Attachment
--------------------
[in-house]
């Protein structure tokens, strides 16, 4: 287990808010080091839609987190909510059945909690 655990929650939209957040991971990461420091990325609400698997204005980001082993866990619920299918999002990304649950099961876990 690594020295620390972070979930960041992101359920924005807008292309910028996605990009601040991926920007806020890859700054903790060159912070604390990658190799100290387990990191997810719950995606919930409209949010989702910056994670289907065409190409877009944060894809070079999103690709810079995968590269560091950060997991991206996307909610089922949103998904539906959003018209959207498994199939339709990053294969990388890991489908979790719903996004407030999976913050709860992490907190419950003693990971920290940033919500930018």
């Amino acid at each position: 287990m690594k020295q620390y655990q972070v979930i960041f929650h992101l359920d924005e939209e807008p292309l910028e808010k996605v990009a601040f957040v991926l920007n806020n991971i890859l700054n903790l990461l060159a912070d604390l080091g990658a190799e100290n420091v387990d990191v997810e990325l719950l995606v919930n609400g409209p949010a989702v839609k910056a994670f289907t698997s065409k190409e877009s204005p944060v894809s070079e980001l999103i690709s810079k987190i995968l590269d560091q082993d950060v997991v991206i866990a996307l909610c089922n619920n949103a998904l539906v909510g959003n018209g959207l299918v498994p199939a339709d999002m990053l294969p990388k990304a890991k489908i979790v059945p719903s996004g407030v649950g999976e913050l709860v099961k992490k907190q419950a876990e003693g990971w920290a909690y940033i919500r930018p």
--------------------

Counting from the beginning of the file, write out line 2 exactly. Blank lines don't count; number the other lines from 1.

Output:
């Protein structure tokens, strides 16, 4: 287990808010080091839609987190909510059945909690 655990929650939209957040991971990461420091990325609400698997204005980001082993866990619920299918999002990304649950099961876990 690594020295620390972070979930960041992101359920924005807008292309910028996605990009601040991926920007806020890859700054903790060159912070604390990658190799100290387990990191997810719950995606919930409209949010989702910056994670289907065409190409877009944060894809070079999103690709810079995968590269560091950060997991991206996307909610089922949103998904539906959003018209959207498994199939339709990053294969990388890991489908979790719903996004407030999976913050709860992490907190419950003693990971920290940033919500930018």